Nice bridle. I found a Tucker leather canteen holder that matches my saddle that is very cool.

Fantastyk Voyager said...

Try some pure neatsfoot oil on those reins if you want to darken the leather.

Andrea said...

Fun new bridle!! And it's always fun to introduce new things to horses. I am suprised that your old girl acted like that. You would never guess her age!! And yes it is strange that they would send you light oiled reins.

I have light oiled reins and now they are dark. So, they will end up matching one of these days. If you use Needsfoot oil it will darken the light oil too.

And I always use snap reins. It's eaisier when changing different bits with my differend horses. I have favorite reins.

Laughing Orca Ranch said...

I've got that same horn bag, but in purple. I never thought to desensitize my horse to it, though. Thankfully, at 15 yrs old, she must have been exposed to a cantle bag at sometime in her life because she never paid it any mind.

I think I prefer the light oil leather on Lostine. I think it just is more attractive with her coloring.
But I can see why you'd want the dark oil because it matches your saddle better. Your saddle is just gorgeous by the way.

Did you know that if you add additional oil treatments, the leather will get darker?
I bought a Half Breed Side-Pull for Baby Doll last month and it only came in light oil leather.
Val recommended me oiling it to make it darker. And after two coats of oil, I was much happier with the color.

I think I will add even a few more coatings of oil over the next few months, while I'm laid up, so that it will become even darker.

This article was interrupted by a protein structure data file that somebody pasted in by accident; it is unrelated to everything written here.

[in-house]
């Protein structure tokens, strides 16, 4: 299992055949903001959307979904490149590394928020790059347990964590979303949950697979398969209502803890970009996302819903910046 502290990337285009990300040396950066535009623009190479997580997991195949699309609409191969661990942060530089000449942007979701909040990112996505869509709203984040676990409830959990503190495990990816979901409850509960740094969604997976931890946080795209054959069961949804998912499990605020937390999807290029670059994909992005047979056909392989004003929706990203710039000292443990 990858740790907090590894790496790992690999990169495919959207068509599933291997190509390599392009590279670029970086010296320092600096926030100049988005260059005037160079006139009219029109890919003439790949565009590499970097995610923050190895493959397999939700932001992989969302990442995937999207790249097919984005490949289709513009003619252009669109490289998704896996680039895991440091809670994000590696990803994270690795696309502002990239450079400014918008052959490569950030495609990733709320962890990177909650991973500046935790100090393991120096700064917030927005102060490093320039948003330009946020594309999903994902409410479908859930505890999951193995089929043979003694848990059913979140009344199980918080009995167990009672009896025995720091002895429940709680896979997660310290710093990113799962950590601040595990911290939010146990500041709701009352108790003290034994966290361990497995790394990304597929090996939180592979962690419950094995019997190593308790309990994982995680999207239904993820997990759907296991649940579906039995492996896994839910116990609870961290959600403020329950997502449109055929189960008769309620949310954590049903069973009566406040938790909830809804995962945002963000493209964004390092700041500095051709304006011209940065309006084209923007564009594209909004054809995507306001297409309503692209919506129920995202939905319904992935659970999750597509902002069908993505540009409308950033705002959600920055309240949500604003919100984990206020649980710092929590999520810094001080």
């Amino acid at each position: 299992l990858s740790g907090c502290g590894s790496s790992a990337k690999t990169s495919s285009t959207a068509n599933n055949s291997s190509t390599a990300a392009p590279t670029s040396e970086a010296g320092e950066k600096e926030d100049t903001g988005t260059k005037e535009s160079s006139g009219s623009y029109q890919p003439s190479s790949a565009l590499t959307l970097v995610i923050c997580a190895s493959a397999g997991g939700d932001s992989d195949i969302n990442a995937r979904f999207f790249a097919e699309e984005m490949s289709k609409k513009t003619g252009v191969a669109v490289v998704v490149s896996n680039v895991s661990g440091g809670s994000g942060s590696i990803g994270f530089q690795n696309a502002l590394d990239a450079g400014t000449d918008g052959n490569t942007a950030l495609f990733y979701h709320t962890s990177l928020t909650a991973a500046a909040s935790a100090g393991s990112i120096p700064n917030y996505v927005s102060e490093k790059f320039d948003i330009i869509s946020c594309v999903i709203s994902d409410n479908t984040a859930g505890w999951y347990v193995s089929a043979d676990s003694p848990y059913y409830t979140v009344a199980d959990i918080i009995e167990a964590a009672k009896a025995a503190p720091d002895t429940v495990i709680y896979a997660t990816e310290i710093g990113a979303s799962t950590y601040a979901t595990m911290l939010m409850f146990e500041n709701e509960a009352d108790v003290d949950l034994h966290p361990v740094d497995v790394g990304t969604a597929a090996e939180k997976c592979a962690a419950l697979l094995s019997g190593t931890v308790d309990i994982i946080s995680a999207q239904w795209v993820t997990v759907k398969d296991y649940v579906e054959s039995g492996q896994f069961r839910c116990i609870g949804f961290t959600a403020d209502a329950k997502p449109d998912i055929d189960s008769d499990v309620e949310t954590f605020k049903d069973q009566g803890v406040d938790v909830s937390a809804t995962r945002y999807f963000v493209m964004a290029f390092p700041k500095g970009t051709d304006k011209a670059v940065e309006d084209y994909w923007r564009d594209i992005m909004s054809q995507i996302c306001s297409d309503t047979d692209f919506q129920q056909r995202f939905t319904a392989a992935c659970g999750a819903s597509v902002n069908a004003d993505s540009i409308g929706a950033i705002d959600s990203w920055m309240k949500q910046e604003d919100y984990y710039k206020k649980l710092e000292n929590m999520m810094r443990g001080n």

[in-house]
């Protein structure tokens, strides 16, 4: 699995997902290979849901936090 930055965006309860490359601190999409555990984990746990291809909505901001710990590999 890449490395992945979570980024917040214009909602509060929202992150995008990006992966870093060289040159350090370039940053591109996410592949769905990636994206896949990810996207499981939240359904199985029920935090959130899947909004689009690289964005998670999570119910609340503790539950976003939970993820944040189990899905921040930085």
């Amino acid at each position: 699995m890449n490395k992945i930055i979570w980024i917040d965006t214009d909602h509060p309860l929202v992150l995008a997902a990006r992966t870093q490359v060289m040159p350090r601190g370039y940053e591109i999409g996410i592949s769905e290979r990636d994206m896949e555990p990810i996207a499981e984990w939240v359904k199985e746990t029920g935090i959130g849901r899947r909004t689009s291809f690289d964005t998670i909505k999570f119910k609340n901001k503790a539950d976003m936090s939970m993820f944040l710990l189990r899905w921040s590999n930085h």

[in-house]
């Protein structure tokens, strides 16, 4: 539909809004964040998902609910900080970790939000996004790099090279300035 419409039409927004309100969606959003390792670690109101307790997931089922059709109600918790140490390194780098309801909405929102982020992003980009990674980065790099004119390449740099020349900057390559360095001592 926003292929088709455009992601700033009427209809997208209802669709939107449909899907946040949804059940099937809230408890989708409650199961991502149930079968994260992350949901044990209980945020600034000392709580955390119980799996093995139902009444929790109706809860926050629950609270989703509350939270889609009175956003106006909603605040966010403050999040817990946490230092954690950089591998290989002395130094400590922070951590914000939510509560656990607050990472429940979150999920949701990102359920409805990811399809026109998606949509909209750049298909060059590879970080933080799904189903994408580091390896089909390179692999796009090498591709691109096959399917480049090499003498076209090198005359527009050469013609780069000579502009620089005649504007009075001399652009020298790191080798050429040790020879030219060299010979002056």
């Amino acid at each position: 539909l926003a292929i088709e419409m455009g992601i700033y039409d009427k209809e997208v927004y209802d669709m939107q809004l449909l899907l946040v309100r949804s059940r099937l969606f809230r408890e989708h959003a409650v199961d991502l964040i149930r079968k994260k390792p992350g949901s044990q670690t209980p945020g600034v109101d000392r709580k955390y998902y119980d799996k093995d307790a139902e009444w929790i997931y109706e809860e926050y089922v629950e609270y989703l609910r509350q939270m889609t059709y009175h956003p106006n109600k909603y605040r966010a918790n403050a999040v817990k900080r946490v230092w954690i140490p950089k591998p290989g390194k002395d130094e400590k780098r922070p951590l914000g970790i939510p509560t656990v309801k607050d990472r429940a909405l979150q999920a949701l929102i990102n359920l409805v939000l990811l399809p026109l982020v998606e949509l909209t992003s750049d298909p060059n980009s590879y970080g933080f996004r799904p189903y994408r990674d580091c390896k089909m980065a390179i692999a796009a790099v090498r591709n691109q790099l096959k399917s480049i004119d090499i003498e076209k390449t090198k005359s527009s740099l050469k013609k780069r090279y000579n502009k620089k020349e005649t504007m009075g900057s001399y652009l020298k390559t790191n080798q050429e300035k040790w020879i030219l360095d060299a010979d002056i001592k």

I like all of my tack for my black and white tovero mare to be black (or red or purple). I think it just looks better. :)

~Lisa
~aka Rapunzle

PS
I've got a little 'ol award for ya over at my place. It's perfect for you (wink-wink).

Nuzzling Muzzles said...

I just realized that my martingale is also light oil, so I do have two pieces of tack that match. Had that used saddle still been on the market, I would have had a light oil saddle and all I would have needed was a light oil bridle to have a set.

ranchette said...

good for you on the reinforced 'whoa' commands. Like all the new gear too!

Callie said...

Good job! Sounds like you kept good control and it all worked out. Good advice!

Pony Girl said...

I have heard to use the reins on the snaffle directly, or, to use "slobber straps." I'm no expert, but supposively the leather straps applies a more consistent feel on the bit? My sister's trainer also said that sometimes the snaps can cause a vibration on the bit? Anyway, snap reins are easier, though! ;)
Lostine has such a beautiful little head! I think it's always a good idea to test new things out before you go! My biggest fear was riding my horse in chinks- I thought the fringe might tickle his sides and drive him insane, he's super sensitive. He actually hardly cared (and the fringe hardly touched his side anyway!)

Rising Rainbow said...

I see Fantastyk Voyager already mentioned the neatsfoot oil. It's great to darken reins. I needed to get a pair dark quick at a show and someone mentioned black shoe polish. I had to go over them a few times but it worked. I had dark reins for my class.

Before I put new things on the saddle, I always let my horses smell it first. Then I let them watch me put it in place. Lots of times that will help with their worries about that new thing. Evey now and then one of them will get cute and decide they must take the new thing. LOL